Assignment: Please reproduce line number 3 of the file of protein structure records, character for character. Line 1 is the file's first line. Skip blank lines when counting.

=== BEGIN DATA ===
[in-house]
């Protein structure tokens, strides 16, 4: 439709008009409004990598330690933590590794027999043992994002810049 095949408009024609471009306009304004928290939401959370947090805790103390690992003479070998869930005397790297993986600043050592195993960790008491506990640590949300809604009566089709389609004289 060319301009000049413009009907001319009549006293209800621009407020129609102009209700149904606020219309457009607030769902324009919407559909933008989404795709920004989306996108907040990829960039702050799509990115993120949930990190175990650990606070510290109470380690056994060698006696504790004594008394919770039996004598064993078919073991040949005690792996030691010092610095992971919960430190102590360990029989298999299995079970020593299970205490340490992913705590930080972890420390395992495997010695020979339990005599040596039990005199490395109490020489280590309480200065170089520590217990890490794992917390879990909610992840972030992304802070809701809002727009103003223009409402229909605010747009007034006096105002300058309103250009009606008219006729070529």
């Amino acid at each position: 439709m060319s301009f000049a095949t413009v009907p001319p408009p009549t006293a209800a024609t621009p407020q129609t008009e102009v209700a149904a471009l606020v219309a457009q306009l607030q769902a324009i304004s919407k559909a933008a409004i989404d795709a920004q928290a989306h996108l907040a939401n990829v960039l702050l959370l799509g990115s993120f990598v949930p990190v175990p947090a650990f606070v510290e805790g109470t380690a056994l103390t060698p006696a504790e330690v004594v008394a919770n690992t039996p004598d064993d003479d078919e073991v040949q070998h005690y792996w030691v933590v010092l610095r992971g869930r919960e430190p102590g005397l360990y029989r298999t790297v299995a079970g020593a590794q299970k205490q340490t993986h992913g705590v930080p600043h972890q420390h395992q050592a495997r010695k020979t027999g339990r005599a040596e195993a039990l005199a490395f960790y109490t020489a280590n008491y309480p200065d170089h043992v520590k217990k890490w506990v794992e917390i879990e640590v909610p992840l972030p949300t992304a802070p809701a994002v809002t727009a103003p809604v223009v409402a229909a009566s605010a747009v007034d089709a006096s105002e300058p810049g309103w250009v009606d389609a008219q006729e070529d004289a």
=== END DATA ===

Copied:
């Amino acid at each position: 439709m060319s301009f000049a095949t413009v009907p001319p408009p009549t006293a209800a024609t621009p407020q129609t008009e102009v209700a149904a471009l606020v219309a457009q306009l607030q769902a324009i304004s919407k559909a933008a409004i989404d795709a920004q928290a989306h996108l907040a939401n990829v960039l702050l959370l799509g990115s993120f990598v949930p990190v175990p947090a650990f606070v510290e805790g109470t380690a056994l103390t060698p006696a504790e330690v004594v008394a919770n690992t039996p004598d064993d003479d078919e073991v040949q070998h005690y792996w030691v933590v010092l610095r992971g869930r919960e430190p102590g005397l360990y029989r298999t790297v299995a079970g020593a590794q299970k205490q340490t993986h992913g705590v930080p600043h972890q420390h395992q050592a495997r010695k020979t027999g339990r005599a040596e195993a039990l005199a490395f960790y109490t020489a280590n008491y309480p200065d170089h043992v520590k217990k890490w506990v794992e917390i879990e640590v909610p992840l972030p949300t992304a802070p809701a994002v809002t727009a103003p809604v223009v409402a229909a009566s605010a747009v007034d089709a006096s105002e300058p810049g309103w250009v009606d389609a008219q006729e070529d004289a």